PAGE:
"It is… It was." Dezco lowered his head. "If Chi-Ji had asked me to march into the mogu lines alone, I would have honored his request without a second thought. I would have done anything. Anything but this…" He looked up at Mokimo. "This isn't why I came here."
"How do you know?"
"It's not," Dezco said, his anger rising. It dawned on him what was happening: Mokimo was trying to convince him. Zhi had likely sent the hozen and the others to talk him out of leaving.
"I've lost too much already," the tauren continued. "I didn't come here to lose everything. My tribe was promised peace. Hope. We… I haven't found anything I was expecting." The tauren took a breath to calm down. Without even realizing it, he'd lurched to his hooves. Weng, Rook, and the refugees at the other fire were staring at him in silence.
Mokimo remained impassive. "Expectation… a dangerous thing." He poked at the fire with a stray stick. "I expected much when I first joined the Lotus. But as the years wore on, I began to hate this place. Everything was so strange and confusing. I wanted to go home. Well, one day I decided to do just that, but Zhi caught me while I was trying to sneak out of the vale. He didn't scold me, though. He understood. In fact, he promised to take me to see my family. It is rare for a Lotus to leave the vale unless it is for official business. He did me a great honor.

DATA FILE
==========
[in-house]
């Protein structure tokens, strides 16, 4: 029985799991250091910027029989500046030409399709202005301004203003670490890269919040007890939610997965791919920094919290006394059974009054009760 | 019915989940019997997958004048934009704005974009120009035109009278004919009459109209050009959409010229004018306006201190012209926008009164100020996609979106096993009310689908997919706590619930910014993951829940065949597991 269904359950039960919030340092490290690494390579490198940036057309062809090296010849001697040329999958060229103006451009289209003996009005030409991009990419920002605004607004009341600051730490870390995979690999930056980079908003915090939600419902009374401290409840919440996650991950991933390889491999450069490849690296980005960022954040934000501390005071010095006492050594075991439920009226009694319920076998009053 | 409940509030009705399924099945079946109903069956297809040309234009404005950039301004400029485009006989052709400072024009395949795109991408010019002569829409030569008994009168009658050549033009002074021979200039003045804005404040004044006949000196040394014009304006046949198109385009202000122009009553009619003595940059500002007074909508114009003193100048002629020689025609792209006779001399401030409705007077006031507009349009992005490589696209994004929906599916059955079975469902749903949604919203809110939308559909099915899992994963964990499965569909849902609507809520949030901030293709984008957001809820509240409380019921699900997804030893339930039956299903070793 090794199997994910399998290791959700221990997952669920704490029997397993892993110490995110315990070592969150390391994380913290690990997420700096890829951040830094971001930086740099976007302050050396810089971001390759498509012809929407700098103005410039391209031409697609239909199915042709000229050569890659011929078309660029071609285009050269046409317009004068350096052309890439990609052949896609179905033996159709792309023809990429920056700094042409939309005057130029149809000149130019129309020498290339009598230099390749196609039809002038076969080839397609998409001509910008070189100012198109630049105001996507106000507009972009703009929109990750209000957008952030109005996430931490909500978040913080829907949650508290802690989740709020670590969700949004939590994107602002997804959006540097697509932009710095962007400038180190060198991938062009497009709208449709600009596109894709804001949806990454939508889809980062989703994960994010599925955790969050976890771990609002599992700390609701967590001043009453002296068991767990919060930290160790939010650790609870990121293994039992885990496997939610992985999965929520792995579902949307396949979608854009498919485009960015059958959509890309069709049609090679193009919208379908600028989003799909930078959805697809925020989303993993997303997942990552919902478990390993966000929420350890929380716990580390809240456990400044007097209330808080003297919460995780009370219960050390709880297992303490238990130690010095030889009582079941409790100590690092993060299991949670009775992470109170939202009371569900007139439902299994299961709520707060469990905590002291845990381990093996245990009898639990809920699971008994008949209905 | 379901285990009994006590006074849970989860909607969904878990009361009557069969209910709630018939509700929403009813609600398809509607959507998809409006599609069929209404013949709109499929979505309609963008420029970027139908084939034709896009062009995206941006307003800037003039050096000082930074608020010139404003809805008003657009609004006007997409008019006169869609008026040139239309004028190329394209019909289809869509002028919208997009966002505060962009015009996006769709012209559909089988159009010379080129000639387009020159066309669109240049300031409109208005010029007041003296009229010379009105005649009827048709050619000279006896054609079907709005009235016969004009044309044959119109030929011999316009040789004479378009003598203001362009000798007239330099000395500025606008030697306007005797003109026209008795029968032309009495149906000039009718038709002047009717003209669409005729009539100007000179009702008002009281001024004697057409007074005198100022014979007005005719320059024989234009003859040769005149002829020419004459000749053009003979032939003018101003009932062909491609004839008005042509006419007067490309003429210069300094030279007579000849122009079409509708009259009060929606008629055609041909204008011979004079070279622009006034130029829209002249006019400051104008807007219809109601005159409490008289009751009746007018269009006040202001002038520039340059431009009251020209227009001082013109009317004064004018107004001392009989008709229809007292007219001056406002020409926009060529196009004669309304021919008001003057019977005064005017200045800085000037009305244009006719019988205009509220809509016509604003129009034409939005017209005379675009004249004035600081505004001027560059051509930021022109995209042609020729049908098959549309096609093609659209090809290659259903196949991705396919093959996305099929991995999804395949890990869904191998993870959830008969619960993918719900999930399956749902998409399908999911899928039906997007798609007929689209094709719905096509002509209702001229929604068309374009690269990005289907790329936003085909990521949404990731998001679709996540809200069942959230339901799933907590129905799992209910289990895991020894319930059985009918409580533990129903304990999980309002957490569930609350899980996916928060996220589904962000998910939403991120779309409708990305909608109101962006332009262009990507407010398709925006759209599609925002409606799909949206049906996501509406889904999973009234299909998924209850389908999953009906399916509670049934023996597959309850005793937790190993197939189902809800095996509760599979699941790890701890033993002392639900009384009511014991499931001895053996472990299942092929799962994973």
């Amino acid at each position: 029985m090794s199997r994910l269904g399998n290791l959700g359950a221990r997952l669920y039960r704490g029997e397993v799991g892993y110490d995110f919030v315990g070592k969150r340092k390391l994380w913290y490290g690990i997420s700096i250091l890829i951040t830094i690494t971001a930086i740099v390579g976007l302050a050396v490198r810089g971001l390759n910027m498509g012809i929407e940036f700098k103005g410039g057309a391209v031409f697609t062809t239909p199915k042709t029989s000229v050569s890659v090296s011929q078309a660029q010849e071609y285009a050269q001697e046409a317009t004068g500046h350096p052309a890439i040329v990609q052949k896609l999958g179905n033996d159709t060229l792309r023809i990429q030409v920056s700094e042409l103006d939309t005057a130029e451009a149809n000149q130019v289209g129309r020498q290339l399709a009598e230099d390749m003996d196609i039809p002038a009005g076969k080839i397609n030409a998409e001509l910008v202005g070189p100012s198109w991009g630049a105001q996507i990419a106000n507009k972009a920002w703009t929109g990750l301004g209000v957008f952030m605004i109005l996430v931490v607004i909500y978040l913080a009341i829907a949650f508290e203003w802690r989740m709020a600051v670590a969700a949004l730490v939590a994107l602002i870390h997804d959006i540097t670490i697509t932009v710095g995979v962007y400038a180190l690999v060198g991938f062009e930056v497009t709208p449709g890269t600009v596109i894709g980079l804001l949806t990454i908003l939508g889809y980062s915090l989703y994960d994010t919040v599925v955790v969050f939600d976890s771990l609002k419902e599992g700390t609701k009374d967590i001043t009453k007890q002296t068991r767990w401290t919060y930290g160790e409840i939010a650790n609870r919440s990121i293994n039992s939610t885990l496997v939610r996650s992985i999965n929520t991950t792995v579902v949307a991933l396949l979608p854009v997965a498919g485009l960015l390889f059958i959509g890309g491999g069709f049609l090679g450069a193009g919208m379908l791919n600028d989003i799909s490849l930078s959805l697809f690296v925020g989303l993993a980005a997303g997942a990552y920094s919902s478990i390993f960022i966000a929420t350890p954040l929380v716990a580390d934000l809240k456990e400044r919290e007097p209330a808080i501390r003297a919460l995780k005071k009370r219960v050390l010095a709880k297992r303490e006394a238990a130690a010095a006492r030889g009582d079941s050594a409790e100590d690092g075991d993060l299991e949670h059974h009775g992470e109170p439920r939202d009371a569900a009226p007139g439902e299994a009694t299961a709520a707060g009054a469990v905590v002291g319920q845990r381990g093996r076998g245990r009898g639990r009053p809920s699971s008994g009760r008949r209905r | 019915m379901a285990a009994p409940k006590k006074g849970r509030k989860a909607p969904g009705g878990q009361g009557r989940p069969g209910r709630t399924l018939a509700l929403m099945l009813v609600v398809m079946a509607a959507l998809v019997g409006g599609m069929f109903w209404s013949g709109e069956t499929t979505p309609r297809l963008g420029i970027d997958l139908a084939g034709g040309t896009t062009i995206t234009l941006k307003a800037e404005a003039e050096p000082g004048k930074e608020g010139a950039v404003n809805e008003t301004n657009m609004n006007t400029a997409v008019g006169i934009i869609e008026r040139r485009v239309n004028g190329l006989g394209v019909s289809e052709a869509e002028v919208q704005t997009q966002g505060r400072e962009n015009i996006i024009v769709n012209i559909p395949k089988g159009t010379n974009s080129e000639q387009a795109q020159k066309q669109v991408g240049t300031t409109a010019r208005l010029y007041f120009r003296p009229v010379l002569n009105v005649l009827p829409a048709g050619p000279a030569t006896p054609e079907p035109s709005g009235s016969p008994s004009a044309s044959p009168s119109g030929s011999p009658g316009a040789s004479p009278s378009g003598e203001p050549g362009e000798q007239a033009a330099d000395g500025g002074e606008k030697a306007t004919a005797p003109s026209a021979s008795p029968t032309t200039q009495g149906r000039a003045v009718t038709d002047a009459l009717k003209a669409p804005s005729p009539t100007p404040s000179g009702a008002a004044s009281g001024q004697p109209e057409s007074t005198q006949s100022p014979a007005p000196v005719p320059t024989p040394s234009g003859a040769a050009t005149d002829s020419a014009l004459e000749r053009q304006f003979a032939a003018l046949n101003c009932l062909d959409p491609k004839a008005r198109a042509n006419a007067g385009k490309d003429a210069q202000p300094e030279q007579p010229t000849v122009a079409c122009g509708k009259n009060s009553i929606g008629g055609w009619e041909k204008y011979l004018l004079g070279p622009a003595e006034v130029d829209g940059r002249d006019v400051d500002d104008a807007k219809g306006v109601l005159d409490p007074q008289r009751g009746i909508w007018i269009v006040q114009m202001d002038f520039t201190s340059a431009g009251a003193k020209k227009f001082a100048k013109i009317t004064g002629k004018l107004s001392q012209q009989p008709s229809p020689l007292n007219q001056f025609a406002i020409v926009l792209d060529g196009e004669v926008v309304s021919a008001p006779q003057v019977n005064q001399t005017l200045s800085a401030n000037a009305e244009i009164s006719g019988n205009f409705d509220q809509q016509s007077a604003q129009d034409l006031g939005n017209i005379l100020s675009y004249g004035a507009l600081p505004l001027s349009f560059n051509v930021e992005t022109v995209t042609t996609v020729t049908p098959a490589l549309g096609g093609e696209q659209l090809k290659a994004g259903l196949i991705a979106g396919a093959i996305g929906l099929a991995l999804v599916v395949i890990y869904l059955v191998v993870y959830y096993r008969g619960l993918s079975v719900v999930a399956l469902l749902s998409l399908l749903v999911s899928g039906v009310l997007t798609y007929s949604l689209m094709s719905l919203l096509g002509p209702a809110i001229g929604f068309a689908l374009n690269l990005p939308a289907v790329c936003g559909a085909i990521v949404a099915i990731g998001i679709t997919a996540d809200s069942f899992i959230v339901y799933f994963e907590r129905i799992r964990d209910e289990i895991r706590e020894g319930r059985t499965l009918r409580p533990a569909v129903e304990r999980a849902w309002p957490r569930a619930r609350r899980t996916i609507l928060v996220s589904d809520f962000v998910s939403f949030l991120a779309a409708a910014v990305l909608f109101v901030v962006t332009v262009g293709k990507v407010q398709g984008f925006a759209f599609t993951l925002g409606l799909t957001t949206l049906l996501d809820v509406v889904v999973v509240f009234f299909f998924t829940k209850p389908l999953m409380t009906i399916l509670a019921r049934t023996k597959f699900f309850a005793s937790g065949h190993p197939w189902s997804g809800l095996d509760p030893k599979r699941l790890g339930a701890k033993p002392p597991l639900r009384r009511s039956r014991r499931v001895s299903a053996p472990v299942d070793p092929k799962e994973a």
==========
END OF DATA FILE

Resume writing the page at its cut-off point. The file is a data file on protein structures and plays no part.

"When the promised day came, we traveled to my village in the misty hills of the Jade Forest. I was scared and excited all at once. I hadn't seen my family in years." Mokimo untied a small teal band from his ponytail and held it out for Dezco to see. It wasn't much to look at: a simple leather strap, aged and worn by time. "This was my mother's. We found it in the ruins of my family's old hut. The entire village had been destroyed. Everyone in it was dead. The hozen tribes often war, you see."
"I'm sorry," Dezco said, ashamed at his outburst.
"Why? If I'd never been chosen, I wouldn't be alive today. We can't predict where life will take us. Better not to fight things beyond your control. The moment you let go of expectation is the moment you are truly free. All we can do is serve the vale and know that wherever the winds blow us, we will have lived our lives for something greater than ourselves. For us, that is enough."
Mokimo rose and dusted himself off. "Come back to the shrine. That's all I ask. Why endanger the cubs out here? Nowhere is safe in the vale now. Nowhere."